But I still like t...more
Good tips for dealing with the problem patrons, but nothing revolutionary. Mostly common sense stuff. The trick is remembering and being able to control your attitude, tone, body language, etc. in the heat of the moment. I'm grateful for the deputies who patrol our library daily. Their mere presence probably prevents innumerable problems.
A guide to dealing with the public in your work situation, this book had useful, practical information in it. It is easy to read about these techniques, but I would have to practice them.
Katy Jane
I found several areas in which our library needed improvement. Leaving money unlocked, keeping purses in plain sight, leaving workrooms unlocked, etc. We only service a town of about 2,000, but that is no excuse. I also liked the stop, look, and listen. Sometimes we get so busy and take the "customer" out of "customer service."
Oct 27, 2007 Leslie rated it 3 of 5 stars Recommends it for: librarians
Shelves: librarystuff
This book gives some good tips on dealing with problem patrons. One suggestion is to assume the people are going to cooperate. Another is to introduce yourself and ask the person's name and to use it frequently. I would recommend having a police or security officer come in to do some role-playing and provide further tips.
Has a lot of good advice for security in libraries and he writes in a very informal way which makes it a quick and entertaining read. I think the information is more geared towards public libraries than academic, where they might have more security issues, but still some good information for all librarians.
Who knew that my job as librarian would also mean playing psychologist, social worker, and keeper of the peace/ maintainer of law and order? This book is about being safe (with all the hats that we wear) working within a public building, as a public servant, for the public good!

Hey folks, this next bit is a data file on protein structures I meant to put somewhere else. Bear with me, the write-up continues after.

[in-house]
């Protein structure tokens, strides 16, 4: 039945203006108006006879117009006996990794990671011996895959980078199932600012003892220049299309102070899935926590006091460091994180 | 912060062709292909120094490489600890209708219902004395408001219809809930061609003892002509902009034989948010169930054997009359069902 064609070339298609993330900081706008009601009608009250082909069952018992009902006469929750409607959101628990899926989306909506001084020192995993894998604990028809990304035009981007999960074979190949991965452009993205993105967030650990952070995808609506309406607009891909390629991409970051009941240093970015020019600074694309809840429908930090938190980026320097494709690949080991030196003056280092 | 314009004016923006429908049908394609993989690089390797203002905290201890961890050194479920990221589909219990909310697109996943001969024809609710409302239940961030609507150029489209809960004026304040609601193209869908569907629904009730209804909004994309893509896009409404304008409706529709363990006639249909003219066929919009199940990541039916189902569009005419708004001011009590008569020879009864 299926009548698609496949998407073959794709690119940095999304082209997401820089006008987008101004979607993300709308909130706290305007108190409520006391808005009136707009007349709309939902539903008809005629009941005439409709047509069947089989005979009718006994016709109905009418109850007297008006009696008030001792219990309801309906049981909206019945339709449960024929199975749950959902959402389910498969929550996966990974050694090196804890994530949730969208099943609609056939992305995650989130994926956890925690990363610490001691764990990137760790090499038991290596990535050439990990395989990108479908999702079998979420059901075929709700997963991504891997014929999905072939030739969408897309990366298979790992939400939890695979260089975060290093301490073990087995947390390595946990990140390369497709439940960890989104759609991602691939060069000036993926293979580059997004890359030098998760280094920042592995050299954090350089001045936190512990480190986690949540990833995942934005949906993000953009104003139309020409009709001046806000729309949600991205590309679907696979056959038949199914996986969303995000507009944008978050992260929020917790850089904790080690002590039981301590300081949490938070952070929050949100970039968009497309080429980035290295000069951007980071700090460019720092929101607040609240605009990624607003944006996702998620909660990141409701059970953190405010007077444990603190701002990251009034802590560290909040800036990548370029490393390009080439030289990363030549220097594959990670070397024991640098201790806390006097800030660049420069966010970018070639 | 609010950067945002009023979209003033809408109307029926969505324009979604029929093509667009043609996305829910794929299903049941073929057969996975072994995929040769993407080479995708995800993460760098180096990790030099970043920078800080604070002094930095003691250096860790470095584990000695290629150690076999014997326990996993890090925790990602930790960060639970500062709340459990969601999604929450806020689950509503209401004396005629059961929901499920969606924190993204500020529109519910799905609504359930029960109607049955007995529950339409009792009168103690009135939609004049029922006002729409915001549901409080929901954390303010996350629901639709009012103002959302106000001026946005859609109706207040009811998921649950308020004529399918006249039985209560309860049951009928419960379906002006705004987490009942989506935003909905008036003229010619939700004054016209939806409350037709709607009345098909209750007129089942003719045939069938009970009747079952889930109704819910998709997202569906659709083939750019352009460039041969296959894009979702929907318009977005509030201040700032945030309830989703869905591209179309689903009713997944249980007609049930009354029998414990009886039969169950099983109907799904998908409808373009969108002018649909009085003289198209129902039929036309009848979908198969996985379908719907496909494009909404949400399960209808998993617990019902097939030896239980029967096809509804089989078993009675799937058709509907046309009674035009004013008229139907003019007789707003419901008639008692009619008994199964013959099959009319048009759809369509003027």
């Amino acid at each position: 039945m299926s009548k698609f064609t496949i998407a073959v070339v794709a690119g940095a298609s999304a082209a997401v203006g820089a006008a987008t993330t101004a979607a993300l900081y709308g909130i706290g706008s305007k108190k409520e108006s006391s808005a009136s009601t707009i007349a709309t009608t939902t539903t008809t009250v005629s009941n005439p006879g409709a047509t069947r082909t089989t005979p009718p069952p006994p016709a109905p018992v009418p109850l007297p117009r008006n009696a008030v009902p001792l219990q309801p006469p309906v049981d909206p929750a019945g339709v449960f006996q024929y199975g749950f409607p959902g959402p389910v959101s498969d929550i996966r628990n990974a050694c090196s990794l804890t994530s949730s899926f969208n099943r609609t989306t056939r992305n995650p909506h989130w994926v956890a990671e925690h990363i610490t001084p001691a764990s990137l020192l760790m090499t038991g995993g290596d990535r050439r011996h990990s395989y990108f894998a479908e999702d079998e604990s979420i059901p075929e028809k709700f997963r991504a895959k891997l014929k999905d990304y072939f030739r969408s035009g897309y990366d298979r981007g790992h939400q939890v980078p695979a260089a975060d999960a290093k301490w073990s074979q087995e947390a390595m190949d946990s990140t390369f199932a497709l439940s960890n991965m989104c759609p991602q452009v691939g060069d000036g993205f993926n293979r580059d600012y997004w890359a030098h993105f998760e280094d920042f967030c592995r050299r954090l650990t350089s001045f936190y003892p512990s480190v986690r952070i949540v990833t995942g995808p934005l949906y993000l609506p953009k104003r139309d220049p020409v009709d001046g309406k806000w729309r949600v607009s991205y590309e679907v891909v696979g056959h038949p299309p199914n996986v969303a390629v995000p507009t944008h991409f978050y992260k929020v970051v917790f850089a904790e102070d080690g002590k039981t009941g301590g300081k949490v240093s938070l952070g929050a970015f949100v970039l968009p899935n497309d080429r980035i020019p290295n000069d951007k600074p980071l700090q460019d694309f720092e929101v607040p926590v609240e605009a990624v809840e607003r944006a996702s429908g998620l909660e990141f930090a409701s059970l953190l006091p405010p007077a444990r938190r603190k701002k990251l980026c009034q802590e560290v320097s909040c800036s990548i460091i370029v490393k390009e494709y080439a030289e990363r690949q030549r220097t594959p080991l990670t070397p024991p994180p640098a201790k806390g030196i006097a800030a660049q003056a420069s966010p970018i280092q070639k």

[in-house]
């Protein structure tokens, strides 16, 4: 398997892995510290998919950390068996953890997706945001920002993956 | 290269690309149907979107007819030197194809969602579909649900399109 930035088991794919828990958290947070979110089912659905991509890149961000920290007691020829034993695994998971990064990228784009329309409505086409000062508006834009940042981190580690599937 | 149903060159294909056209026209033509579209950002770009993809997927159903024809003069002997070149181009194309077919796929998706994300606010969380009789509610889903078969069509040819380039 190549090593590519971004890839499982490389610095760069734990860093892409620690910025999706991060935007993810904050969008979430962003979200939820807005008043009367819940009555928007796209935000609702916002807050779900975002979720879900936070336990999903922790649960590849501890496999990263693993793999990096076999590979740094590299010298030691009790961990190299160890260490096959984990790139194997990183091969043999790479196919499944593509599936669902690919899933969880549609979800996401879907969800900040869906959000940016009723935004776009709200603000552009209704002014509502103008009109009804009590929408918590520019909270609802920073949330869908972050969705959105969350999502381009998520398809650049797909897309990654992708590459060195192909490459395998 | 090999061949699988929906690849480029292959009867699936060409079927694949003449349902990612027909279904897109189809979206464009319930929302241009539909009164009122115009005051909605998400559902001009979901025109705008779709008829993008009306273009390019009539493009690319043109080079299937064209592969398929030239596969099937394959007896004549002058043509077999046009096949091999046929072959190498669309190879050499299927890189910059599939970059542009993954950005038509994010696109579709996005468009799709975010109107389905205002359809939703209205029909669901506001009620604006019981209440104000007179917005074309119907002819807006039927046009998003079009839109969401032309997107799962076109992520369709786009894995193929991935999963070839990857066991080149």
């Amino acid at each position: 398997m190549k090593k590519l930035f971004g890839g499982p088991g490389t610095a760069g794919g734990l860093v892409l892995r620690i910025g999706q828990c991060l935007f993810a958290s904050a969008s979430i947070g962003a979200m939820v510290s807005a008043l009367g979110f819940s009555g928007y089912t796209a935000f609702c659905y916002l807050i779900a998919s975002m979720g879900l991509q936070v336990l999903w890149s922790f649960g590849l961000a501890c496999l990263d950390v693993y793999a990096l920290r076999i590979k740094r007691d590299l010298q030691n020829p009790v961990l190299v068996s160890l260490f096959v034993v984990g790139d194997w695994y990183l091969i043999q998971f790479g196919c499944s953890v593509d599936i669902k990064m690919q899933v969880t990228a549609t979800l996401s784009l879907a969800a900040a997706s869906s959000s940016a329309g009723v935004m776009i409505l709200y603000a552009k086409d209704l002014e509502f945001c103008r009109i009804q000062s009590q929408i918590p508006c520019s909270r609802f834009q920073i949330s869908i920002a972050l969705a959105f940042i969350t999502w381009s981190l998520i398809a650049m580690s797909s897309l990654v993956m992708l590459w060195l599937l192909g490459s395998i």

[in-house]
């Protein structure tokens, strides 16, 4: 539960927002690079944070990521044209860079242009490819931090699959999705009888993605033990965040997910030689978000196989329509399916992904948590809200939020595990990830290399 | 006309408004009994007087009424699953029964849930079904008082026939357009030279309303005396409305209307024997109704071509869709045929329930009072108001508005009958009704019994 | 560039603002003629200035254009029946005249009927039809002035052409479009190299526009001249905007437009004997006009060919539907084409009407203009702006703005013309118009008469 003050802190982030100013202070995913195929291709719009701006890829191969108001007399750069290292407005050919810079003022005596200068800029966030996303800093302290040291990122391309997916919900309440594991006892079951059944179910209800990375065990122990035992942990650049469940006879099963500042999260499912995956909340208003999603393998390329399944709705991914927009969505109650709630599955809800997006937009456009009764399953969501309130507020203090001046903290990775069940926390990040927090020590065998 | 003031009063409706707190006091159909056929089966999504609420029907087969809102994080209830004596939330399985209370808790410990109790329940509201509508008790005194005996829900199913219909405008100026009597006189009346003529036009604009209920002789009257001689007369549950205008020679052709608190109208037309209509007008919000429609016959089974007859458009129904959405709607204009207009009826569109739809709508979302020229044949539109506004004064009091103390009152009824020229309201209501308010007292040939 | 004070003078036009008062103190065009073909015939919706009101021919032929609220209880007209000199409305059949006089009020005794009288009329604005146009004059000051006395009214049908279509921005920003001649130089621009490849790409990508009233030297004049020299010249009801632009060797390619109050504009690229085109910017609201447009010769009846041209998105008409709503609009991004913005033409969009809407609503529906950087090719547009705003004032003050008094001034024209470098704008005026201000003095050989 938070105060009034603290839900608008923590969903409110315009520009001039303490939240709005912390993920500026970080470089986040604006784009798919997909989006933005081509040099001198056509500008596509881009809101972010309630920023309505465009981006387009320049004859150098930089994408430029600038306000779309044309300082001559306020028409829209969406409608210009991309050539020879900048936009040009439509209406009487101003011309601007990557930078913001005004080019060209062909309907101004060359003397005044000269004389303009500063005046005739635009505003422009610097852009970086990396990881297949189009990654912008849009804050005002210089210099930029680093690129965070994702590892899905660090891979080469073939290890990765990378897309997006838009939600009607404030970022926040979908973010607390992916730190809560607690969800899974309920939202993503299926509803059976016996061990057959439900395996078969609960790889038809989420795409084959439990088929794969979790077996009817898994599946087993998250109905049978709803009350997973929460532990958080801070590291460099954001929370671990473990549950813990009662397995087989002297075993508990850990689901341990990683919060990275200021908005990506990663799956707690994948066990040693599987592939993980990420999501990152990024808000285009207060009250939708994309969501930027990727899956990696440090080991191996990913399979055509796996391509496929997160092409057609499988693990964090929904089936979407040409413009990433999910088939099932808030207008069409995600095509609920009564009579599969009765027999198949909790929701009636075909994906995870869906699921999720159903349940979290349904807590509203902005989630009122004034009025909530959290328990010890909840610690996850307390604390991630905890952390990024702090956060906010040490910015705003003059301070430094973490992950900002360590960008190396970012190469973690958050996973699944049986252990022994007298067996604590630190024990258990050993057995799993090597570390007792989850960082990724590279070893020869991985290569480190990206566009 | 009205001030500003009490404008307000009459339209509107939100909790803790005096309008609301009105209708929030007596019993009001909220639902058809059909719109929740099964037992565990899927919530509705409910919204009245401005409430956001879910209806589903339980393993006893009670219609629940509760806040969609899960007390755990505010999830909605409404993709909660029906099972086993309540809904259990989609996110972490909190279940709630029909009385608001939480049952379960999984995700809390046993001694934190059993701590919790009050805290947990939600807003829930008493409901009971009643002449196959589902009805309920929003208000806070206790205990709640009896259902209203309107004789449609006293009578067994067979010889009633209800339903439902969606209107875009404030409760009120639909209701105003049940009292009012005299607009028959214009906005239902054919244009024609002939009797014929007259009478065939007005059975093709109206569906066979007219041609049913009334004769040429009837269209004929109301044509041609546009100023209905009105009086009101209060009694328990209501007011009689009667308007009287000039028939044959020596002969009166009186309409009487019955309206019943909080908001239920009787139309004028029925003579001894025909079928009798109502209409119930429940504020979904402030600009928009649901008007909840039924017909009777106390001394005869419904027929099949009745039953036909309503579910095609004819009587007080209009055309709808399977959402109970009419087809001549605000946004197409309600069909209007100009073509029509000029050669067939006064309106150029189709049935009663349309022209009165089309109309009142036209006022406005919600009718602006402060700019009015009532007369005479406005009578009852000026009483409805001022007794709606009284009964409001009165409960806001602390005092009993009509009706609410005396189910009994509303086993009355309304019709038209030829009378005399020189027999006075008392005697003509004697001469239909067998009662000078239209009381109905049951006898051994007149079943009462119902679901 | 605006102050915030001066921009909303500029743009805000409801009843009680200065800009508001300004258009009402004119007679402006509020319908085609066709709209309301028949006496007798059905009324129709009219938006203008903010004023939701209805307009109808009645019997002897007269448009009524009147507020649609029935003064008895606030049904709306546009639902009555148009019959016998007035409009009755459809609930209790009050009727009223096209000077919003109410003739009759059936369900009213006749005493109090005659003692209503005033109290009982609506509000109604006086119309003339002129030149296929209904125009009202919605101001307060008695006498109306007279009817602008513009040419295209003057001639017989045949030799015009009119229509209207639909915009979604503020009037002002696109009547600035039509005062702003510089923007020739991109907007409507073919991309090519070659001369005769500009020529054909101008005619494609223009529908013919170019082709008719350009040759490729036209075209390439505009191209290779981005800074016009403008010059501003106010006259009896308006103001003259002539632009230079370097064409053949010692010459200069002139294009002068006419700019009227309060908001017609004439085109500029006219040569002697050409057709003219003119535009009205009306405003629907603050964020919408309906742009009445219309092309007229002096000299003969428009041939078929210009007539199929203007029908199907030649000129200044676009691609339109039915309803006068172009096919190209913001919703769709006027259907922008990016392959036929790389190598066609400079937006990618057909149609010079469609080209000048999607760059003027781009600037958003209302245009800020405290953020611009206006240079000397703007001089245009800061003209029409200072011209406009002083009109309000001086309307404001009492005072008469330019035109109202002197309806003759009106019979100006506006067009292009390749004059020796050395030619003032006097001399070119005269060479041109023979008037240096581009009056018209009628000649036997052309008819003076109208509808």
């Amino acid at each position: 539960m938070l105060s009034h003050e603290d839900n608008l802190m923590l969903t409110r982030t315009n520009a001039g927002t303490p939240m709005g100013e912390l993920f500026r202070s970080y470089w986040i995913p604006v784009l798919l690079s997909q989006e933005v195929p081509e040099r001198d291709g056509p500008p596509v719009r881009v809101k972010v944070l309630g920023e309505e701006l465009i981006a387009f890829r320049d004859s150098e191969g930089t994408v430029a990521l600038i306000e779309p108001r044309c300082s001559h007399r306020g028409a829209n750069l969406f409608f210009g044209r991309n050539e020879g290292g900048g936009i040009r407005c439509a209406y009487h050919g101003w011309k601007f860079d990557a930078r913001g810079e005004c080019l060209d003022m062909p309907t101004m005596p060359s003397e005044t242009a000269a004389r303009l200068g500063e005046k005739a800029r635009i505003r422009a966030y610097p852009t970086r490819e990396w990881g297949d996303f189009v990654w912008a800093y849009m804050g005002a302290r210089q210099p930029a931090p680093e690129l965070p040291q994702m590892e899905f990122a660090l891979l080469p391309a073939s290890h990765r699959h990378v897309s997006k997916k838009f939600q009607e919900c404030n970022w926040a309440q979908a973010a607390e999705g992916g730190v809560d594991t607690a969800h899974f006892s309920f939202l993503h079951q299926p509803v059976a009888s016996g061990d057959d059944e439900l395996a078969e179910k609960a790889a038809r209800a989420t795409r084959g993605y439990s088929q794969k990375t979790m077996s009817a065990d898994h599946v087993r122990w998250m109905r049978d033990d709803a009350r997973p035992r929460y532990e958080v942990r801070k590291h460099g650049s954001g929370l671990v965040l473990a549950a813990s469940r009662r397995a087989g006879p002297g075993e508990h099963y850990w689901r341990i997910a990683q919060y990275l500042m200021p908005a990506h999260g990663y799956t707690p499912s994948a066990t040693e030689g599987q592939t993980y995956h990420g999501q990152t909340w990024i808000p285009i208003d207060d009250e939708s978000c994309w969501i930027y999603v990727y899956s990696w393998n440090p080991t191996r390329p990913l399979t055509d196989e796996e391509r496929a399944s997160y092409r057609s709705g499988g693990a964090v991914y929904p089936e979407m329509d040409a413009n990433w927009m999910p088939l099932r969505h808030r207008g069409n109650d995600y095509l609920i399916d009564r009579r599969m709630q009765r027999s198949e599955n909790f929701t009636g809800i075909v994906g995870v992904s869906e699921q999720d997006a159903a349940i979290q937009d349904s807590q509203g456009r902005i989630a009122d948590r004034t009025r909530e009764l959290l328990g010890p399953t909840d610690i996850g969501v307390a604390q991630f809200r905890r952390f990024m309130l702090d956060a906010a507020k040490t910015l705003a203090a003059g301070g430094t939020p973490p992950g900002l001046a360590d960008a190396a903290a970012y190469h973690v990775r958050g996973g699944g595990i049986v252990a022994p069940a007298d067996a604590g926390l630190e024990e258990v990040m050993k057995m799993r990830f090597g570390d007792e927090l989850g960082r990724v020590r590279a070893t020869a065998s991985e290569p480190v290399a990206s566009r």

I saw Warren Graham in person a few years ago at MCPL. He makes a lot of sense and has some practical advise for handling some tricky situations. He has another book out and I thought I would actually read both of them, reinforce what I learned from him. Good quick read.
Quick read, to the point and very useful. I would recommend this book for anyone who deals with the public in any capacity. I would have liked more anecdotes and problem/solution discussions but this guy's main focus is making appearances and not writing.
This was a really quick (only about 50 pages) read that offers some good tips for any librarian working in a public setting: a lot about control and handling situations. I'd recommend for any librarian who deals with the public on a routine basis.
Tom Mueller
Real life examples on dealing with the public in a library or other public building. Teaches how to 'act' rather than 'react' Recommended for anyone in the public sector, particularly librarians on the front lines.
This quick read was a good review of our "Prepare" training, for how to deal with behavior problems at the library. It had some amusing stories and was worth reading, but it did not go into great depth.
Very informative. I had the chance to see Warren Graham in person and he is very up to date on his information and advice with dealing with the library public and staff.
Eric Compean
I found this very useful, although were a small library we do have some instances that a few patrons become cross and with this book I can handle situations like those better.
Liz DeCoster
Fairly basic, common sense stuff. I know the author has seen a lot, but I would be surprised if there were anything in here an average public librarian doesn't already know.
Excellent book with very clear advice. I will definitely have all my staff read this and start implementing some of the guidelines suggested.
It is always good to see CLPL is doing so many things right. I did get some new ideas for improving safety in the workplace. A quick read.
Kellie Mckoin
Nov 27, 2011 Kellie Mckoin marked it as to-read
This book looks like it could be very helpful and very interesting. It looks like it
has a sense of humor as well. Right down my alley.
Great book for how to keep your library safe and secure for all patrons. I wish it had more examples of the policies, etc.
Fabulous! Great, practical advice that applies directly to libraries and librarians. Lots of usable knowledge in this small book.
His workplace experiences sound very familiar. I like his fearless approach to working with the public.